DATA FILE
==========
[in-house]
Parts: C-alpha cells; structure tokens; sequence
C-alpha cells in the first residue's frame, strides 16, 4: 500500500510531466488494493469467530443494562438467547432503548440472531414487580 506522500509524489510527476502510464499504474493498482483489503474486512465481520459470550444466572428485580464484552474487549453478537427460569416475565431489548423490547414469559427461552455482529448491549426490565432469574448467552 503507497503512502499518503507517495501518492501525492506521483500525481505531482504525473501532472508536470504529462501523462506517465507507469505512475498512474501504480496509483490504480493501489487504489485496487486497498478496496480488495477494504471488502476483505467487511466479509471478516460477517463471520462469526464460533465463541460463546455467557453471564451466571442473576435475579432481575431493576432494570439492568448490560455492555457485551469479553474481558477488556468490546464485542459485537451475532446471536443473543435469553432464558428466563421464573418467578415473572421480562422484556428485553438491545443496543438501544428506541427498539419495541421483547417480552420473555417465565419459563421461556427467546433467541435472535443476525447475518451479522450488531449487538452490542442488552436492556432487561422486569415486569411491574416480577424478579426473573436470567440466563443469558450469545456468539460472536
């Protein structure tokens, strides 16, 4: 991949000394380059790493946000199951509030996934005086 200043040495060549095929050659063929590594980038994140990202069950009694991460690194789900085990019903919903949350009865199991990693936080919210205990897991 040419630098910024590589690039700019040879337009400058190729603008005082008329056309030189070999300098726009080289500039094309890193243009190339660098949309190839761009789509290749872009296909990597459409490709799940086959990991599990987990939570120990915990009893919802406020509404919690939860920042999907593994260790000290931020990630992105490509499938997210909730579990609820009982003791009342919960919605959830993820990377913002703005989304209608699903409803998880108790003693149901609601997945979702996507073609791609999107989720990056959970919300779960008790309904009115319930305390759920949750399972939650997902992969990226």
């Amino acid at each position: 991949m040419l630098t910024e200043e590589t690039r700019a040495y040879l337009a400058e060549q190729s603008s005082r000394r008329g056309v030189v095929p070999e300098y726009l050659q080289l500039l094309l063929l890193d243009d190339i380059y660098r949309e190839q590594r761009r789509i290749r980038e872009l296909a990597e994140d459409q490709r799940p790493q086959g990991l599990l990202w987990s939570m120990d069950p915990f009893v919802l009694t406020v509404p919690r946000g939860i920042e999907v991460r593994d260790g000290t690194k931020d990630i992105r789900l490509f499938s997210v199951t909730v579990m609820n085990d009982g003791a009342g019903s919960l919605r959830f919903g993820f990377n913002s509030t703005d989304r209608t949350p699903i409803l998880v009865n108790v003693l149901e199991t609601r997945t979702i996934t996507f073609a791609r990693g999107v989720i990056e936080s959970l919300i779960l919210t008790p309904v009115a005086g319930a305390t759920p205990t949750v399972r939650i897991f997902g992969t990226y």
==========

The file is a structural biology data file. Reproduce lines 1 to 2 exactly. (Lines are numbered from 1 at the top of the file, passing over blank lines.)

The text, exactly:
[in-house]
Parts: C-alpha cells; structure tokens; sequence